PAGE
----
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By Steven Bratman, MD
For many years, certain branches of alternative medicine have utilized hair analysis to diagnose nutritional status and to identify the presence of toxins. According to a recent report, approximately 225,000 hair mineral tests are performed each year, costing between $30 and $69 per sample, for an annual total of $9.6 million.1
In 1985, hair samples from two healthy teenagers were sent to 13 commercial labs; results were very inconsistent. Sixteen years later, the situation has not improved. In a recent study, nine laboratories conducting hair analysis in the United States were identified, and hair samples from one volunteer were sent to the six largest labs. All laboratories claimed to be certified under the Clinical Laboratory Improvement Act (CLIA). However, one laboratory turned out not to be CLIA-certified, and the remaining laboratories were CLIA-certified in chemistry, toxicology, or another specialty area (certification is done by specialty, not specific tests, so certification specifically for hair analysis does not exist).
The mineral content reported by various labs differed by as much as a factor of 10. There were significant differences among laboratories in reference ranges, hair test values, and interpretations of the hair element concentrations and ratios. Laboratories did not agree on the characterization of toxic concentrations of metals.
All of the laboratories identified at least six element concentrations associated with health risks, and results from various laboratories indicated that the healthy 40-year-old donor was at increased risk of adrenal insufficiency, anemia, cardiovascular disease, dysinsulinism, and passive-aggressive behavior. One laboratory identified the patient as a "fast metabolizer" and another classified him as a "slow metabolizer." Four laboratories recommended vitamin/mineral supplementation, and three recommended proprietary products that cost up to $100/month.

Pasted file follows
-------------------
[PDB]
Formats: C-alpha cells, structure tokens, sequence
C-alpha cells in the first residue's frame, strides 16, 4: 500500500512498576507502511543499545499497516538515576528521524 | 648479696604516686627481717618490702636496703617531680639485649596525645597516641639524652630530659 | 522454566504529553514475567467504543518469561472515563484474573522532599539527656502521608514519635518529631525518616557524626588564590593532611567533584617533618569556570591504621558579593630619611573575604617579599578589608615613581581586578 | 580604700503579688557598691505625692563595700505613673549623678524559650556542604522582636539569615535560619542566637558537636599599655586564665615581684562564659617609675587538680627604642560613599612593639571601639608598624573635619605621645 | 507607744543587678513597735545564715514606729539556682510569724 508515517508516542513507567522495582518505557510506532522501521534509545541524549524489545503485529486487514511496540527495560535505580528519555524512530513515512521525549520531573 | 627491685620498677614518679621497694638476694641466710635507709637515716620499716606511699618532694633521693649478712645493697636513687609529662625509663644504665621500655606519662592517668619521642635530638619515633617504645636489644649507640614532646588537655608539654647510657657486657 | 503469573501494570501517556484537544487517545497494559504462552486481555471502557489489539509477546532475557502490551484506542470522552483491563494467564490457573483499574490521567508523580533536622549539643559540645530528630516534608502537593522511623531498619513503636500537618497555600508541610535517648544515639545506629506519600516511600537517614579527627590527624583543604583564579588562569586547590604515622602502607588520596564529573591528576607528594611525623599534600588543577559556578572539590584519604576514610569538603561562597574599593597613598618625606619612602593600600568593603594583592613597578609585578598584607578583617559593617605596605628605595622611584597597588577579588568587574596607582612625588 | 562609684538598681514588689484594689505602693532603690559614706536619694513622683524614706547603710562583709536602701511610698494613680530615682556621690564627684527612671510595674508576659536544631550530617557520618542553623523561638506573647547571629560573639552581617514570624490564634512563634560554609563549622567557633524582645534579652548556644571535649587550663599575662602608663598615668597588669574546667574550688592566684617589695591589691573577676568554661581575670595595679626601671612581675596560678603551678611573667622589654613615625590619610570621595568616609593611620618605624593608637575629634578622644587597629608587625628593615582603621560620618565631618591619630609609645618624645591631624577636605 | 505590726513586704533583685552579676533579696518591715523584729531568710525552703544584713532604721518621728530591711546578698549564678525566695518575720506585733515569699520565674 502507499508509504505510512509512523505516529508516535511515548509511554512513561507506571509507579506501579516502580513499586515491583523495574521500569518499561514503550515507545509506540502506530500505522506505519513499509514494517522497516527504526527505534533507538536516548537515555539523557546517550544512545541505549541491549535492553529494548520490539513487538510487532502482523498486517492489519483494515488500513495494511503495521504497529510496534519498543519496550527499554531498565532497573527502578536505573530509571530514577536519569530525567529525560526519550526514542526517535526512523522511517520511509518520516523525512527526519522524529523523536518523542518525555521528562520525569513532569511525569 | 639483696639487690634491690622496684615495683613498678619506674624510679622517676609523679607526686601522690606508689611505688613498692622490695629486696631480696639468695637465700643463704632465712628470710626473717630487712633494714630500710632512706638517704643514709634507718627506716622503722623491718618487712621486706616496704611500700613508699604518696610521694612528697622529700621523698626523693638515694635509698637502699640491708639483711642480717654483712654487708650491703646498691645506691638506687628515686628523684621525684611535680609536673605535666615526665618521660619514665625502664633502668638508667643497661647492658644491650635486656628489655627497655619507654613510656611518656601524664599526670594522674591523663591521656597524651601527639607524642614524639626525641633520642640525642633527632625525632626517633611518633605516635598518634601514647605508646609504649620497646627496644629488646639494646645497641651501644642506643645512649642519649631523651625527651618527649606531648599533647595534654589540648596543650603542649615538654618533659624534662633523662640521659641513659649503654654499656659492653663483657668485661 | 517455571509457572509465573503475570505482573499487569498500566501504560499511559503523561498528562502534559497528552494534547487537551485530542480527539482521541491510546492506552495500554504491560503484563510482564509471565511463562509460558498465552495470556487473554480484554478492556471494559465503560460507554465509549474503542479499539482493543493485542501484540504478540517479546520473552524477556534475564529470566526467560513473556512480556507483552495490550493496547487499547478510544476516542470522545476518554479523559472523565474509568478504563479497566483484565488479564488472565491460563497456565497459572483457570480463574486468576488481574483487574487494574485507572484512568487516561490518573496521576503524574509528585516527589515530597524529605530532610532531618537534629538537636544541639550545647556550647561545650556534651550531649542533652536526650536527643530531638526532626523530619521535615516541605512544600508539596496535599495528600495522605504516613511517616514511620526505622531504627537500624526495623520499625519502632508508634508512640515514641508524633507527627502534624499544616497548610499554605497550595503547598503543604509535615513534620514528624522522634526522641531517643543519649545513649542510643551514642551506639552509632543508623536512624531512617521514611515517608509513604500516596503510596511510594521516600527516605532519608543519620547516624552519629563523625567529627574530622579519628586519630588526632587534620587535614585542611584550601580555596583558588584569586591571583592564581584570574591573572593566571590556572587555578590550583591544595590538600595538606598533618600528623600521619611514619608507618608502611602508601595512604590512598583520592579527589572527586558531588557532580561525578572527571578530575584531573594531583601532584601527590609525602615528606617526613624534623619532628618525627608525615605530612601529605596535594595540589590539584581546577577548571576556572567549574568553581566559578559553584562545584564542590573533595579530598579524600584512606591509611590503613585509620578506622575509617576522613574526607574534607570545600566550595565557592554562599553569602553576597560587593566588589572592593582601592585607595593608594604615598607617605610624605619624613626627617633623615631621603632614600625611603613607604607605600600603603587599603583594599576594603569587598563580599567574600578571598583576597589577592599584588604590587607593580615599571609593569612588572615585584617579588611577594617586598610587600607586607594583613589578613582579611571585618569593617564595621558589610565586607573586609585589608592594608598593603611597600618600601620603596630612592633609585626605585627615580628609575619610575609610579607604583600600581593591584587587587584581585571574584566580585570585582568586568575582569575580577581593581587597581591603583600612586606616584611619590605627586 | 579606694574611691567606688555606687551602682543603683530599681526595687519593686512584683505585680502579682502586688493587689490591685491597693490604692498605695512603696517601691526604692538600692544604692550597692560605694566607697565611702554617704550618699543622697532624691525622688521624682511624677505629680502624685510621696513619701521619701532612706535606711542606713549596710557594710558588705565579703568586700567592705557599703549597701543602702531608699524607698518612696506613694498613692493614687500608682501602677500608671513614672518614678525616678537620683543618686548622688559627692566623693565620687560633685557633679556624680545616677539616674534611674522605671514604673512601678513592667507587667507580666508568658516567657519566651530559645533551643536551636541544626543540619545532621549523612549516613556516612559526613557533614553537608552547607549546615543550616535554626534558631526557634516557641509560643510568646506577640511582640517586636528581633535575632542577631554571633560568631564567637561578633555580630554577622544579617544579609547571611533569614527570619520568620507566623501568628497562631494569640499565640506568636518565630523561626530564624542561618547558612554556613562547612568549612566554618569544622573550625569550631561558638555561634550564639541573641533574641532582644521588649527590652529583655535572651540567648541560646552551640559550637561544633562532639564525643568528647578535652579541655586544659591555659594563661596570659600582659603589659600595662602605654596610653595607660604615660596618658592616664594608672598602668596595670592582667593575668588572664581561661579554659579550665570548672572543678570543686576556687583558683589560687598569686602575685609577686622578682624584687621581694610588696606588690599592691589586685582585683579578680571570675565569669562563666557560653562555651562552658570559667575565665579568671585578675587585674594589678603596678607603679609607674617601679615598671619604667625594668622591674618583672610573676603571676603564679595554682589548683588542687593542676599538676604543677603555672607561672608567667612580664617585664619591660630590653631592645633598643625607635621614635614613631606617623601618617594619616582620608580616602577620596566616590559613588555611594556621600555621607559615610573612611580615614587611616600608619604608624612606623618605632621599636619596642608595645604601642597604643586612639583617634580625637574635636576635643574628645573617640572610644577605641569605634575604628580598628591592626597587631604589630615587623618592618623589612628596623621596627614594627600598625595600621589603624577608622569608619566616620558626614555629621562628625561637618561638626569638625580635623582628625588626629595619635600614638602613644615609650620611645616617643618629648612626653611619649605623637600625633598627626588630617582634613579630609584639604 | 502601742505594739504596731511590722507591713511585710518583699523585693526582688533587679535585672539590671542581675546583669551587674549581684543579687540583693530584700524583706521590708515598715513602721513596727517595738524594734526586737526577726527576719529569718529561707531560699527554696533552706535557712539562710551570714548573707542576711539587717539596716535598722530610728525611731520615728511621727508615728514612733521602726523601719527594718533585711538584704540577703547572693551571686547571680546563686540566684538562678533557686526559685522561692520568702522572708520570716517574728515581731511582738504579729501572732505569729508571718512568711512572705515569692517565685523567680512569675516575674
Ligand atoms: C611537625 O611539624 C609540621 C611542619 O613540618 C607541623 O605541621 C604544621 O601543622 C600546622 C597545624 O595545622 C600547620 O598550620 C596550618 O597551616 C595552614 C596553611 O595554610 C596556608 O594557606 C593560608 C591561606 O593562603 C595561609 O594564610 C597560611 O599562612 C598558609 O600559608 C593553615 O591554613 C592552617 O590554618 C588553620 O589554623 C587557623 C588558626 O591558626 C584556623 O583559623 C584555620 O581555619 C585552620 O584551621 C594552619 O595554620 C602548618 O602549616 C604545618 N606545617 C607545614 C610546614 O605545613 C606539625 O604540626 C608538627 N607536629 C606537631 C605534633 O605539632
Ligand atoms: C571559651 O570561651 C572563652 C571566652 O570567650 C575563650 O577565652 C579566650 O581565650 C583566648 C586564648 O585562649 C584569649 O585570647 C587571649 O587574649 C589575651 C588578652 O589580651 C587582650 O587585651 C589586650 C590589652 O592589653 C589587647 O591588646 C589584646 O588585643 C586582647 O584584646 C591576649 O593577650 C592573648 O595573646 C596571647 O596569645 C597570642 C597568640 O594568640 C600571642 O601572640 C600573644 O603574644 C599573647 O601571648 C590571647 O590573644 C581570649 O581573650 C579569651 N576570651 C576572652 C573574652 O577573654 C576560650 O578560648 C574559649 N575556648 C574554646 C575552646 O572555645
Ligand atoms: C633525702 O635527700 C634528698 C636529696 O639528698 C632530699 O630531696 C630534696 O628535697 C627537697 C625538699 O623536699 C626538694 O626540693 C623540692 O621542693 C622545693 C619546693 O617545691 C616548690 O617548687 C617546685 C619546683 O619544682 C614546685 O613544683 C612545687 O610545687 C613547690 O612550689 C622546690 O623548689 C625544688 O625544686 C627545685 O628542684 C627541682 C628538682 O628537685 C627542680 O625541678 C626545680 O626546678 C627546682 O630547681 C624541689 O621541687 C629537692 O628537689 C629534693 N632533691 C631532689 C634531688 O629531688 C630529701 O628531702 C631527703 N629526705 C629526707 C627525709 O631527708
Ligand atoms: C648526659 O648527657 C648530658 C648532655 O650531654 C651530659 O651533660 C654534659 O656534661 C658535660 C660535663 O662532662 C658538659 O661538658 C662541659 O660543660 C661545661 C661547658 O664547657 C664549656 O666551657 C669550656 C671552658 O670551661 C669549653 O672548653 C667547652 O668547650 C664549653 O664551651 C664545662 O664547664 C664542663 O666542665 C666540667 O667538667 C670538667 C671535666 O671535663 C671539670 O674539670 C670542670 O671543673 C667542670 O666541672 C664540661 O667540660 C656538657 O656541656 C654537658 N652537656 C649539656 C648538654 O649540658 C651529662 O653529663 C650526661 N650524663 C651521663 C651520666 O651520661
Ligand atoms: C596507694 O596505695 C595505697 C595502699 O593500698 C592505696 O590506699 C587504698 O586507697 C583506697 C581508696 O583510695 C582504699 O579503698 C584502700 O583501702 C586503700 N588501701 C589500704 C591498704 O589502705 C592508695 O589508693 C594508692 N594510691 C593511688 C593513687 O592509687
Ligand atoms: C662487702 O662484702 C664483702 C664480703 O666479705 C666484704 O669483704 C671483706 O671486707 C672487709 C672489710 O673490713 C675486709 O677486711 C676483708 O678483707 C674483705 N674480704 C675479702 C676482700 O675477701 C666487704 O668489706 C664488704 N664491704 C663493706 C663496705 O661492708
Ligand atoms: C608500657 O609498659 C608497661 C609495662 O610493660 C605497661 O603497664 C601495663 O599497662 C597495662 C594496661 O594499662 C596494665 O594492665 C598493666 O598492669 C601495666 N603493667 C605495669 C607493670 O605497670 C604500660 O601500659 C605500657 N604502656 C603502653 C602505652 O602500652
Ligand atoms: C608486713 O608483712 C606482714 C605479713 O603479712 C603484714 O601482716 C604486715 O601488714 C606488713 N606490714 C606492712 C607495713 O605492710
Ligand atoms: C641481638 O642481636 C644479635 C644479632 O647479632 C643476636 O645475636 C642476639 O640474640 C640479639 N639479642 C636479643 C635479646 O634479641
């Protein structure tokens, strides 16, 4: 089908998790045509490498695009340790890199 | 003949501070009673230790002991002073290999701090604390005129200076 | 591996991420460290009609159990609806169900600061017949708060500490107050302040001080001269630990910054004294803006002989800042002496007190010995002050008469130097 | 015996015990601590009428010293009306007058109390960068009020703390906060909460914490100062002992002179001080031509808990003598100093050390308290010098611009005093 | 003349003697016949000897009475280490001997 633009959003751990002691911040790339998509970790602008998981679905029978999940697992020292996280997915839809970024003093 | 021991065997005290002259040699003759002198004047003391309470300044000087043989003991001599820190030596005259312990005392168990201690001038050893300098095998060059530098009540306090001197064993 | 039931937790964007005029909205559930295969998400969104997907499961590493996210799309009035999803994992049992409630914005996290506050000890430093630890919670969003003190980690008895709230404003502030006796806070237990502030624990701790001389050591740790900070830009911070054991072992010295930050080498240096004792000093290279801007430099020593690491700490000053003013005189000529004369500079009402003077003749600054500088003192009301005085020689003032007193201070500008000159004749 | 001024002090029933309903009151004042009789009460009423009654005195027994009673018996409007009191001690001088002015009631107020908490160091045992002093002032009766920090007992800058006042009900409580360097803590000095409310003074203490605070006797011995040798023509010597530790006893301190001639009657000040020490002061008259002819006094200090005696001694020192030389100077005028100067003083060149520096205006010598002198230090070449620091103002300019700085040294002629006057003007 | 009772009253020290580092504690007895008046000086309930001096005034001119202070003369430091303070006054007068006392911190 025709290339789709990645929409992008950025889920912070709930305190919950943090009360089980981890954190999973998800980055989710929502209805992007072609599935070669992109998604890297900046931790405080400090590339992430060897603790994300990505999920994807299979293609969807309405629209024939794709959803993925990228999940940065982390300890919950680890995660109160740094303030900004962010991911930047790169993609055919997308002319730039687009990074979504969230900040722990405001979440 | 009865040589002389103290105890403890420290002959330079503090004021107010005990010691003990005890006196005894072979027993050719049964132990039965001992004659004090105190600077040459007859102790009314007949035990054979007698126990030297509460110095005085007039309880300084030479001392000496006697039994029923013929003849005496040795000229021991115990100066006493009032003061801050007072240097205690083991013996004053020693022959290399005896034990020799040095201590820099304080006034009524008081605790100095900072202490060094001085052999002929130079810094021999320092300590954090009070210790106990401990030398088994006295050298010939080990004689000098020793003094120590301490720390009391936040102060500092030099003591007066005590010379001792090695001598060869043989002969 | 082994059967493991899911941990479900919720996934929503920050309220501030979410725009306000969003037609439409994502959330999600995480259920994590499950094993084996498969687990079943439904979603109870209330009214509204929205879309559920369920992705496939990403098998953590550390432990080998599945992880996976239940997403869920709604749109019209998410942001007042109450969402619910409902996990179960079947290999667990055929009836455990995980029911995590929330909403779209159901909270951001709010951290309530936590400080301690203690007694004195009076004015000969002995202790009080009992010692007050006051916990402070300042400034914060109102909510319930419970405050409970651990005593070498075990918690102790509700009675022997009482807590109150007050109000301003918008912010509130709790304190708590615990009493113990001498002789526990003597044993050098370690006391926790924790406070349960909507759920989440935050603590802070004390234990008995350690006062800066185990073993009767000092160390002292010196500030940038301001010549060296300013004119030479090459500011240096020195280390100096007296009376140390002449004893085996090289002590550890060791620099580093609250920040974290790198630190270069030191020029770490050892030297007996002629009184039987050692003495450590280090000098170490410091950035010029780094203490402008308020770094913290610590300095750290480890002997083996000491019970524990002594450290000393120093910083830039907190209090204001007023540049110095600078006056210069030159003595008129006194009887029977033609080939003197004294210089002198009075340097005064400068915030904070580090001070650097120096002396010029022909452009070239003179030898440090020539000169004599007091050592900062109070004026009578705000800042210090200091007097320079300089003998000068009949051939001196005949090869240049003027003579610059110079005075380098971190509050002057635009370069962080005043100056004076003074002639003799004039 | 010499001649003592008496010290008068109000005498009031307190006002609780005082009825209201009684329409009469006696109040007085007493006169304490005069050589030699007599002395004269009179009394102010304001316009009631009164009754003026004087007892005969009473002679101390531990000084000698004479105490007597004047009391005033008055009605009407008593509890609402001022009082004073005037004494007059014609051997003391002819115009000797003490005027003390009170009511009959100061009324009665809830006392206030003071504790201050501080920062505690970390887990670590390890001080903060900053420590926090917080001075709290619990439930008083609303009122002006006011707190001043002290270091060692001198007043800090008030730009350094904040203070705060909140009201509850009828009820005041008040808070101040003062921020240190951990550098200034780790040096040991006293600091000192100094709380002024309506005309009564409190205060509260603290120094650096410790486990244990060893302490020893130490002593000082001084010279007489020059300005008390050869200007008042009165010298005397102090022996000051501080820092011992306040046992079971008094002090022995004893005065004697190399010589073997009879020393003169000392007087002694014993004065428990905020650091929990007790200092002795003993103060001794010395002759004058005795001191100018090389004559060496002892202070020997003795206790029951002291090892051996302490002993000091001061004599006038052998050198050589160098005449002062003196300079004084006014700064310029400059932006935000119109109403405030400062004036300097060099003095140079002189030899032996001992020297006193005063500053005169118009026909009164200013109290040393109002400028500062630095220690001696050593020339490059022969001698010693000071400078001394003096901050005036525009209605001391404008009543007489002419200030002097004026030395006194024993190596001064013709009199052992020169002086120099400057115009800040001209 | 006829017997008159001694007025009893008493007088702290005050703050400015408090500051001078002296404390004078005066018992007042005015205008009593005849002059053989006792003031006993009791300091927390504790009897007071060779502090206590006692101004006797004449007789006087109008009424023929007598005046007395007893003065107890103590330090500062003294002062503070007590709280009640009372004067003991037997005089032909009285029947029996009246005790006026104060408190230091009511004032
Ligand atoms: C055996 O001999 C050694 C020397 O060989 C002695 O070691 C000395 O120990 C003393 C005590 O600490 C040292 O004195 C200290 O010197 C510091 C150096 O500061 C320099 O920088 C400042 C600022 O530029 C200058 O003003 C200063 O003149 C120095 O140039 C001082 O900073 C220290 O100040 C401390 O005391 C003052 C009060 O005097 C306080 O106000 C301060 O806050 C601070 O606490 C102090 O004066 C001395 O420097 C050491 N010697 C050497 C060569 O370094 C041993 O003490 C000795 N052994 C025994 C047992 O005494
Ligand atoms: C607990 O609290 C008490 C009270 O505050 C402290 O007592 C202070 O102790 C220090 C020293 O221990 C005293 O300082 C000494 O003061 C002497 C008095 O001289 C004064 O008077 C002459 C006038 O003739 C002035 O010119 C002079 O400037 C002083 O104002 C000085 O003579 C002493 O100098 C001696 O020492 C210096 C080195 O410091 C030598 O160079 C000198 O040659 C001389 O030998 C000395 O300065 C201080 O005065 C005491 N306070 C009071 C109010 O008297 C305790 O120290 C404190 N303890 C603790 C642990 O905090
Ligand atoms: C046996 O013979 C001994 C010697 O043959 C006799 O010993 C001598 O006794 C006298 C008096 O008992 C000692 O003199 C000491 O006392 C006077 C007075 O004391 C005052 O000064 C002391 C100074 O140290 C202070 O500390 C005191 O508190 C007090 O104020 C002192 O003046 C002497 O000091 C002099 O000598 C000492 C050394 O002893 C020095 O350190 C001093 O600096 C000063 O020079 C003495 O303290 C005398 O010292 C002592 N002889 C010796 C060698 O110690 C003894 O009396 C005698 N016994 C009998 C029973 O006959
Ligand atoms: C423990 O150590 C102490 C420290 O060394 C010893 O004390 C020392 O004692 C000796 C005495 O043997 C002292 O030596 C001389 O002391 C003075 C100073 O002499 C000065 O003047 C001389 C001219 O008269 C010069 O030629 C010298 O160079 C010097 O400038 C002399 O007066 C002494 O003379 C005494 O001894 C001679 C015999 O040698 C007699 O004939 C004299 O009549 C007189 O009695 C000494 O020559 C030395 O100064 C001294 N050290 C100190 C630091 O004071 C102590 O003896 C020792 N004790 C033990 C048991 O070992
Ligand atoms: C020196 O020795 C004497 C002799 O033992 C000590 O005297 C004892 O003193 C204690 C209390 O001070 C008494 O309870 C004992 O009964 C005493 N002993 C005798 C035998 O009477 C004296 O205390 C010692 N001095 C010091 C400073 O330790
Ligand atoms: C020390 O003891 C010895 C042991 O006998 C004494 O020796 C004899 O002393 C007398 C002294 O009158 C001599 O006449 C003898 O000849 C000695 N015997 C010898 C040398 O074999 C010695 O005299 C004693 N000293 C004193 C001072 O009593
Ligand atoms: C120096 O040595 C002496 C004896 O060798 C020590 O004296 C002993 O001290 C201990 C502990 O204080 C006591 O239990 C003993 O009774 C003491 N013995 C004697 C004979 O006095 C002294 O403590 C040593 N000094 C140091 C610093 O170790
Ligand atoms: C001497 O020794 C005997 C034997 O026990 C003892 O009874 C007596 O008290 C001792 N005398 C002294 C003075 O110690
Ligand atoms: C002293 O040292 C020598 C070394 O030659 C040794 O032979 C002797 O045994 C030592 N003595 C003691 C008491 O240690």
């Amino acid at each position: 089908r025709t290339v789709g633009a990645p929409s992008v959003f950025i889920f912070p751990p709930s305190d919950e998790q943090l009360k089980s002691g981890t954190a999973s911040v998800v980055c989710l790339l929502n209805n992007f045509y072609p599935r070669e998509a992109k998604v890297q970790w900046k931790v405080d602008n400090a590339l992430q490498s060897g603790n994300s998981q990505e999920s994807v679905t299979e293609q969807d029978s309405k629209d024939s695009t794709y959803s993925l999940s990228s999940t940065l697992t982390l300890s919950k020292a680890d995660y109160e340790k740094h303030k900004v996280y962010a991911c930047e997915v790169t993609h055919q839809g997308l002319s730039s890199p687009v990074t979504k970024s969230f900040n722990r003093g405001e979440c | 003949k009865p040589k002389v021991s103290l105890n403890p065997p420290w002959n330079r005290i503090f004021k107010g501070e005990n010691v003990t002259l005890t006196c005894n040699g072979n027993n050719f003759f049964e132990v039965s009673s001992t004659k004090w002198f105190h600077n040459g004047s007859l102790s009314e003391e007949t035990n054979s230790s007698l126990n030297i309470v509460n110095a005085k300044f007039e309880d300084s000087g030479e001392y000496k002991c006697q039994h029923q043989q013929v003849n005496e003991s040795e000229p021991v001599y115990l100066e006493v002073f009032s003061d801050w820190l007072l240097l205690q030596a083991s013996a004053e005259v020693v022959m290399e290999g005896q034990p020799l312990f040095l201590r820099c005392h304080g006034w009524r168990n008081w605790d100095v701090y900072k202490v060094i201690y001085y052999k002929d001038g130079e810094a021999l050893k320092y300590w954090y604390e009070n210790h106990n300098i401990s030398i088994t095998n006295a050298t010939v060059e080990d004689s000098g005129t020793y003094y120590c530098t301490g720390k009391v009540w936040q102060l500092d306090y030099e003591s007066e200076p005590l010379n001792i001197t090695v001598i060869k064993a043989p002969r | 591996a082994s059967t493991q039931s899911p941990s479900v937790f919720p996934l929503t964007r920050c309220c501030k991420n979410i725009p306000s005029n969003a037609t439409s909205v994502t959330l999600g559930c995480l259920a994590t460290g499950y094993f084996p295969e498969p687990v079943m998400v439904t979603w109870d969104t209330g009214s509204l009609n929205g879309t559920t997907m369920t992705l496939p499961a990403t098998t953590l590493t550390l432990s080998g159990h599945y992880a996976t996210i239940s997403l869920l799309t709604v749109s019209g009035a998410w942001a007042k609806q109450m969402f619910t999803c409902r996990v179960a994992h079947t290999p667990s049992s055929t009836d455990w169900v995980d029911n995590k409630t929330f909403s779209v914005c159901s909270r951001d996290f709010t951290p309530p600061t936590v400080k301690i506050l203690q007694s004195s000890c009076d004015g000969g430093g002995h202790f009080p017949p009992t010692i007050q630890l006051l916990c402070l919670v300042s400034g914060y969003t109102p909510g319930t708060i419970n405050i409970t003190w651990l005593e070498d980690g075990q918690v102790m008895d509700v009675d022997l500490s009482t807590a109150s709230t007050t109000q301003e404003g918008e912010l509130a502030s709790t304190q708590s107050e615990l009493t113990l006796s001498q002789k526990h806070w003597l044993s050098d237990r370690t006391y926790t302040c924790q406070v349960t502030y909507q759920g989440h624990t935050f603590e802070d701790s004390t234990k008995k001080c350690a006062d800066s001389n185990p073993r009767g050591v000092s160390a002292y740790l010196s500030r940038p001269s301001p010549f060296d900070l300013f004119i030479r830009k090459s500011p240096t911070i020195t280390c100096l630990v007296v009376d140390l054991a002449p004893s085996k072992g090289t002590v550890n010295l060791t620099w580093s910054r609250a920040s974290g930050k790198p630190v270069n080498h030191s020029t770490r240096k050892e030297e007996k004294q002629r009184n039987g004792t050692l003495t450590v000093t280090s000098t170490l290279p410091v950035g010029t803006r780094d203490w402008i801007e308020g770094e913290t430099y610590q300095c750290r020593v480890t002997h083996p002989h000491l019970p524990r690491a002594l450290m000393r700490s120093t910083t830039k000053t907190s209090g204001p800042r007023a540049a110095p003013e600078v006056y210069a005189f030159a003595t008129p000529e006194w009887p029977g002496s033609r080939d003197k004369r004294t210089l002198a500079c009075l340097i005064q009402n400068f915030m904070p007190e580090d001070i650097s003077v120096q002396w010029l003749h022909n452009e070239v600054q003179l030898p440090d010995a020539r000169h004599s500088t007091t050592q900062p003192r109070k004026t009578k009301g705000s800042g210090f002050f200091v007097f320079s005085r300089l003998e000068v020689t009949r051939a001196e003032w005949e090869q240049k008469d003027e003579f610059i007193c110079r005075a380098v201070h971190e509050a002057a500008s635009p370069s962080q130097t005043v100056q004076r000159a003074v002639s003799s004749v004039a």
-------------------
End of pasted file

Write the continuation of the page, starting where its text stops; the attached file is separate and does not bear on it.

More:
Although laboratories claimed that element ratios could provide information on health effects (including energy levels and carbohydrate sensitivity), no evidence linking element ratios and health effects was provided or identified through a MEDLINE search.
Hair analysis is considered reliable to confirm mercury or arsenic poisoning, and can be useful to survey population exposures to heavy metals.2 However, suspicion of heavy metal poisoning surely does not account for most submissions for hair analysis.
Although a painless test that identifies a tailored supplementation regimen clearly is attractive to consumers, little is known about the relationship between mineral content in hair and blood or other tissues. Additionally, hair treatments, different rates of hair growth, external environmental factors, and variations associated with hair color, location, and diameter all affect results.3 (In rabbits, manganese concentrations are twice as high in black hair than white hair, even if taken from the same rabbit.) Internet sites promote hair analysis, and some provide consumers direct access to testing.1 Recommendations of supplements based on such analyses are unethical. Physicians should not use hair analysis for assessing nutritional state or environmental exposures, and should warn patients about the unreliability of these tests.
Dr. Bratman is the former medical director of TNP.com.
1. Seidel S, et al. Assessment of commercial laboratories performing hair mineral analysis. JAMA 2001;285: 67-72.
2. Barrett S. Commercial hair analysis. Science or scam? JAMA 1985;254:1041-1045.
3. Hambidge KM. Hair analyses: Worthless for vitamins, limited for minerals. Am J Clin Nutr 1982;36:943-949.